In an exclusive interview with DW Editor-in-Chief Ines Pohl, Pakistani Prime Minister Imran Khan talks about the Iran crisis and the international community’s “lukewarm” response to the Kashmir dispute.
Ines Pohl: Mr. Khan, you probably have one of the most difficult jobs in the world. Your country has to balance ties with the United States and China. Beijing wants to invest in Pakistan, but that, of course, strains your relationship with Washington. Your country also shares a border with conflict-ridden countries like Afghanistan and Iran. How are you managing all that?
Imran Khan: I joined politics because I felt that Pakistan has tremendous potential. When I was growing up, Pakistan had the fastest growing economy in Asia, which served as a model for development in the 1960s. But we lost our way. My objective for coming into politics was to regain that potential.
It’s true that we live in a difficult neighborhood and we have to balance our actions. For instance, Saudi Arabia is one of Pakistan’s greatest friends and has always been there for us. Then we have Iran, with which we have always maintained a good relationship. Therefore, a military conflict between Saudi Arabia and Iran would be disastrous for Pakistan. We are trying our best to make sure that ties between these two countries do not deteriorate. It is a region that cannot afford another conflict.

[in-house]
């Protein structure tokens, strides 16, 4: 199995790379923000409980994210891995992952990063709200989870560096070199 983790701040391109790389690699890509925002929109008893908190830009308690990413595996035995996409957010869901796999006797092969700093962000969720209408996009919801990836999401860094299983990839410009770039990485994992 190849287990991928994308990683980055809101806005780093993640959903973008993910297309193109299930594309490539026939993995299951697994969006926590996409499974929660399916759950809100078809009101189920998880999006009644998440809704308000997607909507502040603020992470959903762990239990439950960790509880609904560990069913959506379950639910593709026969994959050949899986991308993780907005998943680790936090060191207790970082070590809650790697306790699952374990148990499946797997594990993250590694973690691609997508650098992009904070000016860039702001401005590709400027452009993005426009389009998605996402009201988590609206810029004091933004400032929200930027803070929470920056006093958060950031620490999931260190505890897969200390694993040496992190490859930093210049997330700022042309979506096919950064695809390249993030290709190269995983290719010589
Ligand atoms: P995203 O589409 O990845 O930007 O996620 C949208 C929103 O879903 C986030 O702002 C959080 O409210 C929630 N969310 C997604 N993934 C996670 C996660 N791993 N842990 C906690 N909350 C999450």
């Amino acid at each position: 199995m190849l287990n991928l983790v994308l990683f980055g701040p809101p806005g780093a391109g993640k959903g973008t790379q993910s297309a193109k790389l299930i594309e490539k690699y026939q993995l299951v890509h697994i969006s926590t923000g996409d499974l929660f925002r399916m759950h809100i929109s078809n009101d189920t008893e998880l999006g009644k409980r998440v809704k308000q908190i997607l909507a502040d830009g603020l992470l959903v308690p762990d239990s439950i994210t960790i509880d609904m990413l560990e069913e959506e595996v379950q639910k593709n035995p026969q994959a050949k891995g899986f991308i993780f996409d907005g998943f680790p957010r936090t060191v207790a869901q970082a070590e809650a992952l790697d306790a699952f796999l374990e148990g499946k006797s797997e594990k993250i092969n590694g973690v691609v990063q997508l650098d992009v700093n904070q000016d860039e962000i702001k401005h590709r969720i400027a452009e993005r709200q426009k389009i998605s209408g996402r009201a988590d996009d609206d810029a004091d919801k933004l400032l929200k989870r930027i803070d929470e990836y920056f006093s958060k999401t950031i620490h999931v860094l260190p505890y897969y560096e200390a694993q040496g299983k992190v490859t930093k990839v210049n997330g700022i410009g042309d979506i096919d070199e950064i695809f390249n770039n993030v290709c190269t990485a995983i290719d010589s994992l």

Then there is Afghanistan. Pakistan is doing its best to bring peace to Afghanistan. It is a country that has suffered so much in the past 40 years. We pray that the Taliban, the Americans and the Afghan government achieve peace.
Ines Pohl: Last year, India and Pakistan were very close to war. Ever since Indian Prime Minister Narendra Modi scrapped the special status for Indian-administrated Kashmir in August 2019, we see that the situation has become worse. What is your government doing to defuse these tensions?
Imran Khan: I was the first leader to warn the world about what is happening in India. India has been taken over by an extremist ideology known as “Hindutva.” It is the ideology of Rashtriya Swayamsevak Sangh (RSS). The RSS, a political organization founded in 1925, was inspired by the German Nazis, and its founding fathers believed in racial supremacy. Just as the Nazi ideology was built on hatred for minorities, the RSS ideology is also based on hatred for Muslims and other minorities, including Christians.
It is a tragedy for India — and for its neighbors — that the country has been taken over by the RSS, an organization which also assassinated the great Mahatma Gandhi. A nuclear-armed country is being run by extremists, and Kashmir has been under siege for over five months.